Before the Act of Union of 1840, the territory that would eventually become Province of Canada was divided into two separate entities: Upper Canada and Lower Canada.
Upper Canada, also known as Canada West, encompassed the region that is now the southern part of the province of Ontario. It was primarily English-speaking and had a predominantly British population. The capital of Upper Canada was Toronto (known as York until 1834).
Lower Canada, also known as Canada East, covered the region that is now the southern part of the province of Quebec. It had a predominantly French-speaking population and retained strong ties to French culture and traditions. The capital of Lower Canada was Quebec City.
The division between Upper Canada and Lower Canada was established by the Constitutional Act of 1791. The act was implemented to address the cultural and linguistic differences between the English-speaking and French-speaking populations in the region.
However, in 1840, the Act of Union was passed by the British Parliament, which united Upper Canada and Lower Canada into a single entity known as the United Province of Canada. The Act of Union took effect on February 10, 1841, and established a centralized government for the newly formed province. The goal of the union was to reconcile the tensions between the English and French populations and create a more efficient and stable administration.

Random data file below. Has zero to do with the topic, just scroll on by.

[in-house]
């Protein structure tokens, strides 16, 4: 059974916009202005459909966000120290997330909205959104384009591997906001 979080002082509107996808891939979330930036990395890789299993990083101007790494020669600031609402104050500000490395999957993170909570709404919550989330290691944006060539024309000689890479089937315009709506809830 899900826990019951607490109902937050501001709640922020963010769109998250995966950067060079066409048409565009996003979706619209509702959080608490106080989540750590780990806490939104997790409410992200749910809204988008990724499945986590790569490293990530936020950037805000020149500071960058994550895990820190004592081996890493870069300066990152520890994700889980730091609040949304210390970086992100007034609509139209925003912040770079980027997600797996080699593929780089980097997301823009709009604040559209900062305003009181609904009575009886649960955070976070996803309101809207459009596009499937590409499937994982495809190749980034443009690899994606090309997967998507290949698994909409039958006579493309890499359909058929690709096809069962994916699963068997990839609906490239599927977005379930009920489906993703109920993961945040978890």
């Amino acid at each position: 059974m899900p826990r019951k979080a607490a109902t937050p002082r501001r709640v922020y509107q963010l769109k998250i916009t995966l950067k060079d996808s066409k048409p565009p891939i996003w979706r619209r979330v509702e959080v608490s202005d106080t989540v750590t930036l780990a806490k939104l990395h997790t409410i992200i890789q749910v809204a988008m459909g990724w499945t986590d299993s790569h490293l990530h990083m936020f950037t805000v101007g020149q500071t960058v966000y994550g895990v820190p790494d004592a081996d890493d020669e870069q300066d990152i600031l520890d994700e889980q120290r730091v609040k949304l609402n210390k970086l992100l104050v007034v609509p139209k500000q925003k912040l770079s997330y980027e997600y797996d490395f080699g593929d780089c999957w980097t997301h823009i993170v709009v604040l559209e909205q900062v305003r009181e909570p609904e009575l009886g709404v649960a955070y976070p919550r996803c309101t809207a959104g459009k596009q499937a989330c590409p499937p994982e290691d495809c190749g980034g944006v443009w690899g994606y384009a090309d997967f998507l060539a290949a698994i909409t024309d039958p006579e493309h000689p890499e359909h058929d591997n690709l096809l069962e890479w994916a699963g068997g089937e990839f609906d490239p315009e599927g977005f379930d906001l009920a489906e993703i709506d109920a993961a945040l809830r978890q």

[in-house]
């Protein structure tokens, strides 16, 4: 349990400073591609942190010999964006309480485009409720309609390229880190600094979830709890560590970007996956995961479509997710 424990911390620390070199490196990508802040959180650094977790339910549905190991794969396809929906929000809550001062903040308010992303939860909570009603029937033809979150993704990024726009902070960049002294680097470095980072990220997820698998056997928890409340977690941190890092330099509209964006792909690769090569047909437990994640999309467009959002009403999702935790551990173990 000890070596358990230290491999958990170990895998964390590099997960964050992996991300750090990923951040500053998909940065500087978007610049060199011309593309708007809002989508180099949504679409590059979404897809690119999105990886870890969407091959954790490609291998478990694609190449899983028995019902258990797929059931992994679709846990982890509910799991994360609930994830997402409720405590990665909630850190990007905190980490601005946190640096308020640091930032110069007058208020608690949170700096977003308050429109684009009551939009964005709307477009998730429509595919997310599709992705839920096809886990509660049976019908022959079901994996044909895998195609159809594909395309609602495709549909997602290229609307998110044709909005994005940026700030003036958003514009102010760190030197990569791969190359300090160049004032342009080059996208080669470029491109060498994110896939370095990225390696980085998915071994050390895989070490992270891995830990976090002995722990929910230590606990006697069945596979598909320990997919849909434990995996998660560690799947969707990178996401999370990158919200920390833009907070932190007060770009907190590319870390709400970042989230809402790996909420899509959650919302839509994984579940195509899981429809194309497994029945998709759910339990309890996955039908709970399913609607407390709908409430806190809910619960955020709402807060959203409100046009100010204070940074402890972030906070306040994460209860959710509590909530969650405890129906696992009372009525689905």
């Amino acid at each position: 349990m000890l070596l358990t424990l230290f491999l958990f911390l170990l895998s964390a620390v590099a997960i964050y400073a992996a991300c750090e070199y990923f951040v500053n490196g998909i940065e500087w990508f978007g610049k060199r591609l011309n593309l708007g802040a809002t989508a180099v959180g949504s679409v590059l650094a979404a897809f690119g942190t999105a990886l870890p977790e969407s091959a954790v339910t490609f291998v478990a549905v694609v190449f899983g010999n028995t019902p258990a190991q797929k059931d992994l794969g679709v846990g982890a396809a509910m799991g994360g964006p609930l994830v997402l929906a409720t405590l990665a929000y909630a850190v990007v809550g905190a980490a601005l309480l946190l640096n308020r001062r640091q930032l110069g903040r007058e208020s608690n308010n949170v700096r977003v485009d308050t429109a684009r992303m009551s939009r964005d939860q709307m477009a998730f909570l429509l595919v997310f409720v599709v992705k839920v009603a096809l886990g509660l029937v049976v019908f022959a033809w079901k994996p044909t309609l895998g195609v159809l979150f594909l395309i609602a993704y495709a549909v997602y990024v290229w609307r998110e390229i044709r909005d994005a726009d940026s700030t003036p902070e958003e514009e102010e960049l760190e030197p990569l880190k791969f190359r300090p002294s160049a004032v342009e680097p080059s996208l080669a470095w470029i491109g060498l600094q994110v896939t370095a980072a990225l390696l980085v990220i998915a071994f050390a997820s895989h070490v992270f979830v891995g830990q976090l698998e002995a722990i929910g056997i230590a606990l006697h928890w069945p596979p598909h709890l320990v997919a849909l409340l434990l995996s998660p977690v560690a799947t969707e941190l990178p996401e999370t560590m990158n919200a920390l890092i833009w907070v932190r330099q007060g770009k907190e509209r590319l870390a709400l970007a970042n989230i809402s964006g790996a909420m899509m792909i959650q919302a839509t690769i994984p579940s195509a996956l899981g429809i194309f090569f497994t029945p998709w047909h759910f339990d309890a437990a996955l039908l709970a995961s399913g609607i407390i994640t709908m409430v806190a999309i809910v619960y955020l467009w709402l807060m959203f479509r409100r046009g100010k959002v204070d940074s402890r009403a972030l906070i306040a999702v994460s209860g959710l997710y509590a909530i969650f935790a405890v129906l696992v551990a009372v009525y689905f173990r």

The United Province of Canada was further divided into two regions: Canada East (formerly Lower Canada) and Canada West (formerly Upper Canada). This division allowed for some degree of representation and autonomy for each region within the united entity.
It's worth noting that the provinces of Nova Scotia and New Brunswick, located in the Atlantic region of present-day Canada, were separate entities during this time and were not part of the United Province of Canada. The process of confederation, which led to the creation of the Dominion of Canada in 1867, involved the inclusion of additional provinces and the expansion of the country's territorial boundaries.